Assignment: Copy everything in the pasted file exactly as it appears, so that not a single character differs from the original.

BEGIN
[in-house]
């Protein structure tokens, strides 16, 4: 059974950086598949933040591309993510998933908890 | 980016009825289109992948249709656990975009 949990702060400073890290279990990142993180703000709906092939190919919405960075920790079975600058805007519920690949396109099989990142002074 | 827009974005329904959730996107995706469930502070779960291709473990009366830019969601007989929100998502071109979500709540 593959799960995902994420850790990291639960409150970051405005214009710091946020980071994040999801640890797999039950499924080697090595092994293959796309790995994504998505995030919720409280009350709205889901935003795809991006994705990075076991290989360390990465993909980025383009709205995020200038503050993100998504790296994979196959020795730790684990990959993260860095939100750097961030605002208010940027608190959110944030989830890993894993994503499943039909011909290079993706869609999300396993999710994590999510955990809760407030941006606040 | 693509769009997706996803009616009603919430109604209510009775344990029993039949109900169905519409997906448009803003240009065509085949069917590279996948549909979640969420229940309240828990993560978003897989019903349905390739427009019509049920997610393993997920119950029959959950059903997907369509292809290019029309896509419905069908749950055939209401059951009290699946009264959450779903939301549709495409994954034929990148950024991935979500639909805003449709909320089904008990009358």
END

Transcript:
[in-house]
């Protein structure tokens, strides 16, 4: 059974950086598949933040591309993510998933908890 | 980016009825289109992948249709656990975009 949990702060400073890290279990990142993180703000709906092939190919919405960075920790079975600058805007519920690949396109099989990142002074 | 827009974005329904959730996107995706469930502070779960291709473990009366830019969601007989929100998502071109979500709540 593959799960995902994420850790990291639960409150970051405005214009710091946020980071994040999801640890797999039950499924080697090595092994293959796309790995994504998505995030919720409280009350709205889901935003795809991006994705990075076991290989360390990465993909980025383009709205995020200038503050993100998504790296994979196959020795730790684990990959993260860095939100750097961030605002208010940027608190959110944030989830890993894993994503499943039909011909290079993706869609999300396993999710994590999510955990809760407030941006606040 | 693509769009997706996803009616009603919430109604209510009775344990029993039949109900169905519409997906448009803003240009065509085949069917590279996948549909979640969420229940309240828990993560978003897989019903349905390739427009019509049920997610393993997920119950029959959950059903997907369509292809290019029309896509419905069908749950055939209401059951009290699946009264959450779903939301549709495409994954034929990148950024991935979500639909805003449709909320089904008990009358």